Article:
Archival Violence and Early Modern Research: Building Inclusive Practice, Shakespeare Association of America 50th Annual Meeting
April 9, 2022 in Jacksonville, Florida
Discussant: Alexa Alice Joubin
Critical race, feminist and queer scholars have long been working to lay bare the violence embedded in the field of early modern studies. Amidst the Covid-19 pandemic and the acute rupture in the summer of the long-festering chronic health crisis of racial violence against Black Americans and systemic xenophobia confronting immigrants in both North America and Britain, this work has become increasingly urgent. Early modern archival studies is overdue an examination of the methodologies underlying collections, preservation, and use. Decisions about what documents, voices, and experiences are deemed worthy of collection, preservation, and dissemination (through curatorial exhibition, a place on the library shelves, or digital cataloguing) determine what (hi)stories we tell in future.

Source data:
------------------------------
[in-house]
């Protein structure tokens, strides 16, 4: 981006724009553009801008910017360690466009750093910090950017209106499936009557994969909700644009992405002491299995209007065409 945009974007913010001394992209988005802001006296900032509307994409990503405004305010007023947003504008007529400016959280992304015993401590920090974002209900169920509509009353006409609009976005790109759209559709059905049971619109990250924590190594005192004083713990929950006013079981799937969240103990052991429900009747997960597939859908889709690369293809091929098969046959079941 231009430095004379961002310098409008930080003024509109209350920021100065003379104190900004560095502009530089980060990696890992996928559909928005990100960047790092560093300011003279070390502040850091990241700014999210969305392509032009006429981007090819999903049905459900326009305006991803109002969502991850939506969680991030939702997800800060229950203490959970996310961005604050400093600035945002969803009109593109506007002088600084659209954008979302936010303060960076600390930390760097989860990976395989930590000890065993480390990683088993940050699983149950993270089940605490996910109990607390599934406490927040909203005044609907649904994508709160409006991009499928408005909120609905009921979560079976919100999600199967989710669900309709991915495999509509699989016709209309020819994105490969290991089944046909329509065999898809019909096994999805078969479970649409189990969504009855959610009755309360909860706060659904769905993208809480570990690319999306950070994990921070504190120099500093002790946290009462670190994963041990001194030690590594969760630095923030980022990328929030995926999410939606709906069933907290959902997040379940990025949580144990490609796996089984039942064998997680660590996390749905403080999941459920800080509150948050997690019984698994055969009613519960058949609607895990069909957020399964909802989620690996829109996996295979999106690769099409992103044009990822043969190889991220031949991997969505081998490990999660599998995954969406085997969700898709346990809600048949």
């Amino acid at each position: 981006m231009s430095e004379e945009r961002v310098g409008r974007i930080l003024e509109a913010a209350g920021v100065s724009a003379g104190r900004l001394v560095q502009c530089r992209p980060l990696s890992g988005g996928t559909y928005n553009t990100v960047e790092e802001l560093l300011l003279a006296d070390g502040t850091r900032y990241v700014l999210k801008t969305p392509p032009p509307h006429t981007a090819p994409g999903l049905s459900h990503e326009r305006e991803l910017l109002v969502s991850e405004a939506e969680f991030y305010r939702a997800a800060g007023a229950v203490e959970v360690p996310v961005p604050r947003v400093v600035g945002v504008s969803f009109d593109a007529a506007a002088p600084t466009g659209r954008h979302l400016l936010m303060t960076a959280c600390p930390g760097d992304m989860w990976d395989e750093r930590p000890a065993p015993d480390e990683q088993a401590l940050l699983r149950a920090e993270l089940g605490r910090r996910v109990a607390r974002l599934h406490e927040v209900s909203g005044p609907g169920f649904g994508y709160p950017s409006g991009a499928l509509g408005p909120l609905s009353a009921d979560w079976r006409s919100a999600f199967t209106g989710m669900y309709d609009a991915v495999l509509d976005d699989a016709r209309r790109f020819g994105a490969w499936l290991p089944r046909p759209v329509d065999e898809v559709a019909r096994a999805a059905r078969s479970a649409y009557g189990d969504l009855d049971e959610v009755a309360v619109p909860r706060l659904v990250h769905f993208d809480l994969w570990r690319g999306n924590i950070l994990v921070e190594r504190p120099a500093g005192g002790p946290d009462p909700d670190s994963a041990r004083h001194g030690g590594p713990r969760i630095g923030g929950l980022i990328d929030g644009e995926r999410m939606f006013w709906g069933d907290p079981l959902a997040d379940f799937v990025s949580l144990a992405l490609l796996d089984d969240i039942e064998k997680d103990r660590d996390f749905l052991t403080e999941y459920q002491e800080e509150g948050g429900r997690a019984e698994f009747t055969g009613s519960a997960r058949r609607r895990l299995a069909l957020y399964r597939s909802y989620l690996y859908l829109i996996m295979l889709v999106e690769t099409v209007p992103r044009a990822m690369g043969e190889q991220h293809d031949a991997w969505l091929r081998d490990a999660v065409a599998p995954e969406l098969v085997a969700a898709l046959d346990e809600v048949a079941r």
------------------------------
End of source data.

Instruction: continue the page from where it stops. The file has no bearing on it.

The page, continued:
This seminar invites participants to explore challenges facing the early modern archive, and the work that we create from it, as we work to rebuild a more inclusive field. What are the challenges we face organising research mediating the past and present? What vocabularies does curatorial and historiographical practice need to acknowledge past violences while pointing the way to a more inclusive future, incorporating the methodologies of queer, gender, race, and trans studies? While the object of the early modern archive will be our central to discussion, we encourage approaches that think about the points of contact between the archive and performance practices like PAR, performance history, historiography, and early modern bibliography and textual studies, as well as papers reflecting on curatorial practice (including issues connected to digital collections, digitisation, and open access) and reflections on working with live performance and theatre archives.